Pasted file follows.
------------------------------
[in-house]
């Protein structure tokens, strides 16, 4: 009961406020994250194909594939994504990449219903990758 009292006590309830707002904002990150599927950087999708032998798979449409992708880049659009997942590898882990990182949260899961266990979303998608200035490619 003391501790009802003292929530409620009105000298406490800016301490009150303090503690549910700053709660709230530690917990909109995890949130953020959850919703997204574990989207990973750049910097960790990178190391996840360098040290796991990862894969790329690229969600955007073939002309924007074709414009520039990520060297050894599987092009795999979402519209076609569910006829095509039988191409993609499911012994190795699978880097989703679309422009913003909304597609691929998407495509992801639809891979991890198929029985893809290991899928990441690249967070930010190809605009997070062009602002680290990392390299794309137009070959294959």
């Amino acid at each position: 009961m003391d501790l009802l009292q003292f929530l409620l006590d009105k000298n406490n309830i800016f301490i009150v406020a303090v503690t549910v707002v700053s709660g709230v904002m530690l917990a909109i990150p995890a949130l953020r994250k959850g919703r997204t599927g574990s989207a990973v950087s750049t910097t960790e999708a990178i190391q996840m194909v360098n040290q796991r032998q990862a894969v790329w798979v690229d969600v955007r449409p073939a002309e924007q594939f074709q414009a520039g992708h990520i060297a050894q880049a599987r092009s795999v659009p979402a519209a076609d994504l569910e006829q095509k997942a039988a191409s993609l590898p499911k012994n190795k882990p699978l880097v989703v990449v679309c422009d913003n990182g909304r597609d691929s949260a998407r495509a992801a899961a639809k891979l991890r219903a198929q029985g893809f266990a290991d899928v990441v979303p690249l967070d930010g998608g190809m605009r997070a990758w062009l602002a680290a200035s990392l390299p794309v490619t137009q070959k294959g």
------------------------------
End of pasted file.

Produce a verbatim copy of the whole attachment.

[in-house]
């Protein structure tokens, strides 16, 4: 009961406020994250194909594939994504990449219903990758 009292006590309830707002904002990150599927950087999708032998798979449409992708880049659009997942590898882990990182949260899961266990979303998608200035490619 003391501790009802003292929530409620009105000298406490800016301490009150303090503690549910700053709660709230530690917990909109995890949130953020959850919703997204574990989207990973750049910097960790990178190391996840360098040290796991990862894969790329690229969600955007073939002309924007074709414009520039990520060297050894599987092009795999979402519209076609569910006829095509039988191409993609499911012994190795699978880097989703679309422009913003909304597609691929998407495509992801639809891979991890198929029985893809290991899928990441690249967070930010190809605009997070062009602002680290990392390299794309137009070959294959």
């Amino acid at each position: 009961m003391d501790l009802l009292q003292f929530l409620l006590d009105k000298n406490n309830i800016f301490i009150v406020a303090v503690t549910v707002v700053s709660g709230v904002m530690l917990a909109i990150p995890a949130l953020r994250k959850g919703r997204t599927g574990s989207a990973v950087s750049t910097t960790e999708a990178i190391q996840m194909v360098n040290q796991r032998q990862a894969v790329w798979v690229d969600v955007r449409p073939a002309e924007q594939f074709q414009a520039g992708h990520i060297a050894q880049a599987r092009s795999v659009p979402a519209a076609d994504l569910e006829q095509k997942a039988a191409s993609l590898p499911k012994n190795k882990p699978l880097v989703v990449v679309c422009d913003n990182g909304r597609d691929s949260a998407r495509a992801a899961a639809k891979l991890r219903a198929q029985g893809f266990a290991d899928v990441v979303p690249l967070d930010g998608g190809m605009r997070a990758w062009l602002a680290a200035s990392l390299p794309v490619t137009q070959k294959g």